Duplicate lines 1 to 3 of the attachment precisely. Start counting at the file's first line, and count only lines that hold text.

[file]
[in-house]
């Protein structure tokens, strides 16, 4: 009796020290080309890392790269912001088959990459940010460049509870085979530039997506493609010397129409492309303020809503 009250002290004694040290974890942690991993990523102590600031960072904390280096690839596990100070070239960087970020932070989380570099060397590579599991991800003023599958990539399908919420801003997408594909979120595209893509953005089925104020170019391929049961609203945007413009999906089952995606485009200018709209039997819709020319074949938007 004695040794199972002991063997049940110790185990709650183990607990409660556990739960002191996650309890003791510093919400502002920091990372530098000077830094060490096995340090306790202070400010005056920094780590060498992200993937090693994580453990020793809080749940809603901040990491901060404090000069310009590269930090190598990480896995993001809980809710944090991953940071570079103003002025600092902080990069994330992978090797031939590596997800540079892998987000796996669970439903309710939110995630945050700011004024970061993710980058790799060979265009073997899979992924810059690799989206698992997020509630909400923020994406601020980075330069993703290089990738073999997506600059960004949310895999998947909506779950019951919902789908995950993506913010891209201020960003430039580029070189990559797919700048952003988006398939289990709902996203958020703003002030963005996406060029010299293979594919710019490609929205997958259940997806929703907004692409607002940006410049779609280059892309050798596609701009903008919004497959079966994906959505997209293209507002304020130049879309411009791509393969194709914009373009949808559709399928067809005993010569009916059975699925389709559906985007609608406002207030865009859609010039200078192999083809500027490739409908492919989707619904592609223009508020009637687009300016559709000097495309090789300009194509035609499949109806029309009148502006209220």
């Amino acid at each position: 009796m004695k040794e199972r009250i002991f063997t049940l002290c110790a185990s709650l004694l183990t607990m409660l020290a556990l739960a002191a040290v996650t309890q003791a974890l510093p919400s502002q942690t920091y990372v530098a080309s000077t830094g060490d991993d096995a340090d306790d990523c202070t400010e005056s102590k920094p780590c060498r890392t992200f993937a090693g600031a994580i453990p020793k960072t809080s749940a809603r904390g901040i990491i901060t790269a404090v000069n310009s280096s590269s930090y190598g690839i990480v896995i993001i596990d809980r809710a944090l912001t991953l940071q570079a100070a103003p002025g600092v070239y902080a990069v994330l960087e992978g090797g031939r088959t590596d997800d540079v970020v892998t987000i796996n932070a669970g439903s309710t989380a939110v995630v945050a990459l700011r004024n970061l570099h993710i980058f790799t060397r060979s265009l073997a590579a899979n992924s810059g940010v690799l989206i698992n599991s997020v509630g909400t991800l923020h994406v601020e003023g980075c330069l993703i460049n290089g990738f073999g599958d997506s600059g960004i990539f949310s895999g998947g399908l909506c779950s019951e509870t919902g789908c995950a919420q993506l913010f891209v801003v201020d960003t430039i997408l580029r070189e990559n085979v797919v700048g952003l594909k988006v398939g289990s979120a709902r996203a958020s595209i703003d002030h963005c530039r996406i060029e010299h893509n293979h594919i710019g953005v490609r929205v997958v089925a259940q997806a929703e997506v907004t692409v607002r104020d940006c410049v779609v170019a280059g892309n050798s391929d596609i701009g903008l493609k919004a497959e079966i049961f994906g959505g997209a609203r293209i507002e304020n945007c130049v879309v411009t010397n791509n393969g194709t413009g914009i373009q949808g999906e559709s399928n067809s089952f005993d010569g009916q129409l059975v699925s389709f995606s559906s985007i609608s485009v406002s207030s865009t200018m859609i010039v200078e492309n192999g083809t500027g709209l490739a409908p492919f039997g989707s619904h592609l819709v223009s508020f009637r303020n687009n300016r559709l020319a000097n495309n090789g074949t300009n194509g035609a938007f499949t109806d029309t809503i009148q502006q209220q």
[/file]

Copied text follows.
[in-house]
């Protein structure tokens, strides 16, 4: 009796020290080309890392790269912001088959990459940010460049509870085979530039997506493609010397129409492309303020809503 009250002290004694040290974890942690991993990523102590600031960072904390280096690839596990100070070239960087970020932070989380570099060397590579599991991800003023599958990539399908919420801003997408594909979120595209893509953005089925104020170019391929049961609203945007413009999906089952995606485009200018709209039997819709020319074949938007 004695040794199972002991063997049940110790185990709650183990607990409660556990739960002191996650309890003791510093919400502002920091990372530098000077830094060490096995340090306790202070400010005056920094780590060498992200993937090693994580453990020793809080749940809603901040990491901060404090000069310009590269930090190598990480896995993001809980809710944090991953940071570079103003002025600092902080990069994330992978090797031939590596997800540079892998987000796996669970439903309710939110995630945050700011004024970061993710980058790799060979265009073997899979992924810059690799989206698992997020509630909400923020994406601020980075330069993703290089990738073999997506600059960004949310895999998947909506779950019951919902789908995950993506913010891209201020960003430039580029070189990559797919700048952003988006398939289990709902996203958020703003002030963005996406060029010299293979594919710019490609929205997958259940997806929703907004692409607002940006410049779609280059892309050798596609701009903008919004497959079966994906959505997209293209507002304020130049879309411009791509393969194709914009373009949808559709399928067809005993010569009916059975699925389709559906985007609608406002207030865009859609010039200078192999083809500027490739409908492919989707619904592609223009508020009637687009300016559709000097495309090789300009194509035609499949109806029309009148502006209220």
């Amino acid at each position: 009796m004695k040794e199972r009250i002991f063997t049940l002290c110790a185990s709650l004694l183990t607990m409660l020290a556990l739960a002191a040290v996650t309890q003791a974890l510093p919400s502002q942690t920091y990372v530098a080309s000077t830094g060490d991993d096995a340090d306790d990523c202070t400010e005056s102590k920094p780590c060498r890392t992200f993937a090693g600031a994580i453990p020793k960072t809080s749940a809603r904390g901040i990491i901060t790269a404090v000069n310009s280096s590269s930090y190598g690839i990480v896995i993001i596990d809980r809710a944090l912001t991953l940071q570079a100070a103003p002025g600092v070239y902080a990069v994330l960087e992978g090797g031939r088959t590596d997800d540079v970020v892998t987000i796996n932070a669970g439903s309710t989380a939110v995630v945050a990459l700011r004024n970061l570099h993710i980058f790799t060397r060979s265009l073997a590579a899979n992924s810059g940010v690799l989206i698992n599991s997020v509630g909400t991800l923020h994406v601020e003023g980075c330069l993703i460049n290089g990738f073999g599958d997506s600059g960004i990539f949310s895999g998947g399908l909506c779950s019951e509870t919902g789908c995950a919420q993506l913010f891209v801003v201020d960003t430039i997408l580029r070189e990559n085979v797919v700048g952003l594909k988006v398939g289990s979120a709902r996203a958020s595209i703003d002030h963005c530039r996406i060029e010299h893509n293979h594919i710019g953005v490609r929205v997958v089925a259940q997806a929703e997506v907004t692409v607002r104020d940006c410049v779609v170019a280059g892309n050798s391929d596609i701009g903008l493609k919004a497959e079966i049961f994906g959505g997209a609203r293209i507002e304020n945007c130049v879309v411009t010397n791509n393969g194709t413009g914009i373009q949808g999906e559709s399928n067809s089952f005993d010569g009916q129409l059975v699925s389709f995606s559906s985007i609608s485009v406002s207030s865009t200018m859609i010039v200078e492309n192999g083809t500027g709209l490739a409908p492919f039997g989707s619904h592609l819709v223009s508020f009637r303020n687009n300016r559709l020319a000097n495309n090789g074949t300009n194509g035609a938007f499949t109806d029309t809503i009148q502006q209220q």